EWCM: How long after EWCM do you release an egg?

5 min
Updated Dec 8th, 2023

Table of contents

EWCM — hmm, what?! Add to that the fertility terminology and abbreviations and you can start to feel trying to conceive advice can be overwhelming. But actually, all this will help you to understand your body better, vastly improving your chances of conceiving. So it’s very much worth the effort.

What is egg white cervical mucus (EWCM)?

Egg white cervical mucus is fertile fluid that helps sperm travel from the vagina to the uterus. The name “egg white cervical mucus” seems an odd one, but it’s really helpful because it helps you to recognise it (more on that, later). As the name suggests, it looks and feels like raw egg white.

EWCM is a type of vaginal discharge. The vaginal discharge comes from cervical mucus which is made by the glands in your cervix. Vaginal discharge will be around on and off throughout the month. But the discharge changes in consistency, appearance and quantity, in relation to where you are in your menstrual cycle.

EWCM is clear and stretchy and you’ll usually see it a few days before your ovaries release an egg to be fertilised by sperm (ovulation). This is your most fertile time of the month. But it can also be present during other times such as just before sexual intercourse or during pregnancy. 

If you don’t experience any cervical mucus and therefore no vaginal discharge, this doesn’t mean that you won’t get pregnant, it just means it’s a trickier journey for the sperm. If you experience no discharge at all, flag this up with your GP as it might need further investigation.

When does EWCM discharge occur?

EWCM usually occurs a few days before you ovulate and is designed by nature to help you to conceive. As ovulation approaches, oestrogen levels become very high. It is the effect of high levels of oestrogen that changes the cervical mucus to the consistency of raw egg white. That is to say, there is lots of it, and it is clear, stretchy.

A day or two following ovulation, your cervical mucus thickens and the ‘fertile window’ begins to close.

All cycles and mucus changes can be slightly different, but this will give you an idea using a 28-day cycle as an example:

Days 1 — 5: Your period
Days 6 — 9: A little bit of cervical mucus, or none at all
Days 10 — 12: Thick cervical mucus
Days 13 — 15: Cervical mucus becomes thinner, stretchy and clear; like egg white in appearance and consistency
Days 16 — 21: Cervical mucus thickens
Days 22 — 28: A little bit of cervical mucus, or none at all

Does having EWCM mean that you are fertile? 

EWCM is considered to be one of the ovulation symptoms. It’s produced just before ovulation and stops just after ovulation. This is your most fertile time. You can check to see if it’s EWCM by taking a sample of mucus between your fingers. If it stretches and looks like raw egg white then it usually signals fertility and that ovulation is near. This mucus is receptive to sperm and, remember, sperm can live for several days in the female reproductive tract.

EWCM helps you to conceive. Women in their twenties will have around five days of EWCM and women in their thirties may have just one or two or three days of EWCM.

How long after EWCM do you release an egg?

You usually release an egg (ovulate) one or two days after EWCM starts. If you’re trying for a baby, you need to have sex as soon as you see the EWCM and continue while this type of mucus lasts, as these are your most fertile days. Often you can feel when ovulation occurs by a mid-cycle pain, called ‘mittelschmerz’ – literally meaning ‘middle pain’, which can sometimes be felt by women as a pain on one side of the abdomen around mid-cycle during the time of EWCM. Having intercourse following ‘mittelschmerz’ is a great time when trying to conceive.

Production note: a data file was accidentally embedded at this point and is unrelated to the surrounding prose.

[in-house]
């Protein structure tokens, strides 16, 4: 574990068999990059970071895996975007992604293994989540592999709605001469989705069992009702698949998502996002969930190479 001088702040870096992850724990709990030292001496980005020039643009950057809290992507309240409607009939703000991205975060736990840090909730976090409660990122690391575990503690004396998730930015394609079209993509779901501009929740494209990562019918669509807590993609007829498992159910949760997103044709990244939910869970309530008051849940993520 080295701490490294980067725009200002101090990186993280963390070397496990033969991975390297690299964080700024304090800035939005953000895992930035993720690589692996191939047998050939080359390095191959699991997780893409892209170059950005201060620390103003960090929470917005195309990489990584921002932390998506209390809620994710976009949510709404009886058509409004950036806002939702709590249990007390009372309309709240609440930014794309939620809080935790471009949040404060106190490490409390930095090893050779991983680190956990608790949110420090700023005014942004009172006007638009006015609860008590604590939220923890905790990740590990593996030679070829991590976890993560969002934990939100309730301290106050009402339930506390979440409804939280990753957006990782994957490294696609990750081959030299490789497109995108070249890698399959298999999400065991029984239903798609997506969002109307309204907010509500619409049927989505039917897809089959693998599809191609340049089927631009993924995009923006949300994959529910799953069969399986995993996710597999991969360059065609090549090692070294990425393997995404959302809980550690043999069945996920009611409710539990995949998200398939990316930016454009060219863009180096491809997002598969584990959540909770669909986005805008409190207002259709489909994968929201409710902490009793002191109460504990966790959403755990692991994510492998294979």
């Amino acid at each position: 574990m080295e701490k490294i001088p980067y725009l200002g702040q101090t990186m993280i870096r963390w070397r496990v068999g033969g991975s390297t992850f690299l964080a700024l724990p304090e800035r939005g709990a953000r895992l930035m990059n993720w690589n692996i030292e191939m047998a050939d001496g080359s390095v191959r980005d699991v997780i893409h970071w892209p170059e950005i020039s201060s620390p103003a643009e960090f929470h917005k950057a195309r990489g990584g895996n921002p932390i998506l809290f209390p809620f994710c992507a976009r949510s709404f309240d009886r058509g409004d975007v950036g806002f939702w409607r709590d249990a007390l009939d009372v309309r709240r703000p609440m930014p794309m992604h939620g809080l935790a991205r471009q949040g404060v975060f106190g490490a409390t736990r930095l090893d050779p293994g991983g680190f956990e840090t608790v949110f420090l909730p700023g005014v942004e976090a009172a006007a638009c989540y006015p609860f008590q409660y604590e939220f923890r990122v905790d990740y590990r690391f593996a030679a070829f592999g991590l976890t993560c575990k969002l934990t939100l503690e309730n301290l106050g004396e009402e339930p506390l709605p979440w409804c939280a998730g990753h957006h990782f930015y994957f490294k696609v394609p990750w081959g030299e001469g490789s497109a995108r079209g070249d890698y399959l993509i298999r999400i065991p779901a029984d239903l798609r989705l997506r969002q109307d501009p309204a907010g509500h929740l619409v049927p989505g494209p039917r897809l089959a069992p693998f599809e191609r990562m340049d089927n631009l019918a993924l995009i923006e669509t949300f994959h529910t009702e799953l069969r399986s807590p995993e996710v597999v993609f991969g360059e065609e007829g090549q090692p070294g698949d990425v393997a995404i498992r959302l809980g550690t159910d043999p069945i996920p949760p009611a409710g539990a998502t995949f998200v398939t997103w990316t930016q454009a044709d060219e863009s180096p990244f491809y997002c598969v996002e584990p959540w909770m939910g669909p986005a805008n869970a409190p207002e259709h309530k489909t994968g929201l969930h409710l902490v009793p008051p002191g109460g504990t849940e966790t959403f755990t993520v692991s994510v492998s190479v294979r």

How to check for EWCM

You can check for EWCM by tracking the changes in your cervical mucus. It’s important to be consistent with making observations on a daily basis. You’ll need to look and touch the vaginal discharge as you need to note the consistency and colour. If it’s stretchy and watery and looks like raw egg white it’s probably EWCM. It should stretch a good few inches. Non-fertile cervical mucus might be crumbly or sticky and it won’t stretch much at all.


EWCM will look like raw egg white in appearance — clear.


The consistency of EWCM is slippery like raw egg white and often can stretch when you spread it between your finger and thumb. 

Sometimes the water content of EWCM is very high and it has more of a watery consistency. In this case, it’s so watery that it won’t hold a shape. This ultra-wetness is a sign of a very fertile EWCM. It can be so wet that you may think your period has come on until you check.

In Summary

If you regularly check your cervical mucus to look out for EWCM you’ll soon spot your most fertile window for baby-making sex so that you give yourself the best possible chance of getting pregnant. It might seem an uncomfortable thing to do at first, but it’ll soon become second nature. Knowing how your body is working is empowering. To further boost your chances of success, ensure that you’re taking Impryl for at least three months to increase your chances of pregnancy by providing the active micronutrients to help maintain metabolic balance. 


Shahpar Najmabadi et al. Cervical mucus patterns and the fertile window in women without known subfertility: a pooled analysis of three cohorts. Human Reproduction. 2021 Jun 18;36(7):1784-1795. doi: 10.1093/humrep/deab049.
Thijssen, A. ‘Fertility Awareness-Based Methods’ and subfertility: a systematic review. Facts Views Vis Obgyn. 2014; 6(3): 113–123.

Get news, updates and offers

Join our newsletter to be the first to know of new offers, products and company updates.

This field is for validation purposes and should be left unchanged.